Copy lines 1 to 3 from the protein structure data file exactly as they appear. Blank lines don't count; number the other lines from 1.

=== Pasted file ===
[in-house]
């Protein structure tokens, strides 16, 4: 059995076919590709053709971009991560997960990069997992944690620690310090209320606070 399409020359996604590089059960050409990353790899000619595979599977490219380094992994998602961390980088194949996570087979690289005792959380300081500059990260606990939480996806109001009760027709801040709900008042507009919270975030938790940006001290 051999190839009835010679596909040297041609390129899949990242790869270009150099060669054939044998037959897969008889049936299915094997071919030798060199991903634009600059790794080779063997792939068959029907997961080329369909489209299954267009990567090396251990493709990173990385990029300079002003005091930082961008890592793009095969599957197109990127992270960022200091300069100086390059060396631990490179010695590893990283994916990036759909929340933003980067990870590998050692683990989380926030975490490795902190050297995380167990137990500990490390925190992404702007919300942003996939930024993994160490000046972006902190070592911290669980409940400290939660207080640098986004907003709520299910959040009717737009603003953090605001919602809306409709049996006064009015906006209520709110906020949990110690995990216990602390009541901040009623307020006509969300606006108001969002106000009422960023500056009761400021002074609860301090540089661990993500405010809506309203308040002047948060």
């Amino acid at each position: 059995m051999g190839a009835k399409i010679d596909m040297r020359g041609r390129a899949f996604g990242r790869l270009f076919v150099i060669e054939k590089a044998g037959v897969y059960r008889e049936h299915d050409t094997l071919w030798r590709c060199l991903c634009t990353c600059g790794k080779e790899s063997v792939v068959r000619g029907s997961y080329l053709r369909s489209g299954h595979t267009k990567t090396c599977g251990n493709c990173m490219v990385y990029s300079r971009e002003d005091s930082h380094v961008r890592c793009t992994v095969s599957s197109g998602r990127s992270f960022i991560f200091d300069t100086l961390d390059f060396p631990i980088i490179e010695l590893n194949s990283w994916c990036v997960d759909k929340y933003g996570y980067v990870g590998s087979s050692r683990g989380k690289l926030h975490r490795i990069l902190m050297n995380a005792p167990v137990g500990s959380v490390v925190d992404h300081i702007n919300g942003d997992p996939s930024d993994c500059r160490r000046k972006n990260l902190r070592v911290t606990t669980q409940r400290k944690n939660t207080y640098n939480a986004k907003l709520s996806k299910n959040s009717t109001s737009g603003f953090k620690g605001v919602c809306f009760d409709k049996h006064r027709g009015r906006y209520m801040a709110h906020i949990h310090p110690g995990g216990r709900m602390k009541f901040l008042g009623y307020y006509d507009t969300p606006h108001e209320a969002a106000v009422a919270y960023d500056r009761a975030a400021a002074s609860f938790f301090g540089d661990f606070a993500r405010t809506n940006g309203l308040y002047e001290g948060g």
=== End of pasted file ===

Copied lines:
[in-house]
């Protein structure tokens, strides 16, 4: 059995076919590709053709971009991560997960990069997992944690620690310090209320606070 399409020359996604590089059960050409990353790899000619595979599977490219380094992994998602961390980088194949996570087979690289005792959380300081500059990260606990939480996806109001009760027709801040709900008042507009919270975030938790940006001290 051999190839009835010679596909040297041609390129899949990242790869270009150099060669054939044998037959897969008889049936299915094997071919030798060199991903634009600059790794080779063997792939068959029907997961080329369909489209299954267009990567090396251990493709990173990385990029300079002003005091930082961008890592793009095969599957197109990127992270960022200091300069100086390059060396631990490179010695590893990283994916990036759909929340933003980067990870590998050692683990989380926030975490490795902190050297995380167990137990500990490390925190992404702007919300942003996939930024993994160490000046972006902190070592911290669980409940400290939660207080640098986004907003709520299910959040009717737009603003953090605001919602809306409709049996006064009015906006209520709110906020949990110690995990216990602390009541901040009623307020006509969300606006108001969002106000009422960023500056009761400021002074609860301090540089661990993500405010809506309203308040002047948060």
């Amino acid at each position: 059995m051999g190839a009835k399409i010679d596909m040297r020359g041609r390129a899949f996604g990242r790869l270009f076919v150099i060669e054939k590089a044998g037959v897969y059960r008889e049936h299915d050409t094997l071919w030798r590709c060199l991903c634009t990353c600059g790794k080779e790899s063997v792939v068959r000619g029907s997961y080329l053709r369909s489209g299954h595979t267009k990567t090396c599977g251990n493709c990173m490219v990385y990029s300079r971009e002003d005091s930082h380094v961008r890592c793009t992994v095969s599957s197109g998602r990127s992270f960022i991560f200091d300069t100086l961390d390059f060396p631990i980088i490179e010695l590893n194949s990283w994916c990036v997960d759909k929340y933003g996570y980067v990870g590998s087979s050692r683990g989380k690289l926030h975490r490795i990069l902190m050297n995380a005792p167990v137990g500990s959380v490390v925190d992404h300081i702007n919300g942003d997992p996939s930024d993994c500059r160490r000046k972006n990260l902190r070592v911290t606990t669980q409940r400290k944690n939660t207080y640098n939480a986004k907003l709520s996806k299910n959040s009717t109001s737009g603003f953090k620690g605001v919602c809306f009760d409709k049996h006064r027709g009015r906006y209520m801040a709110h906020i949990h310090p110690g995990g216990r709900m602390k009541f901040l008042g009623y307020y006509d507009t969300p606006h108001e209320a969002a106000v009422a919270y960023d500056r009761a975030a400021a002074s609860f938790f301090g540089d661990f606070a993500r405010t809506n940006g309203l308040y002047e001290g948060g």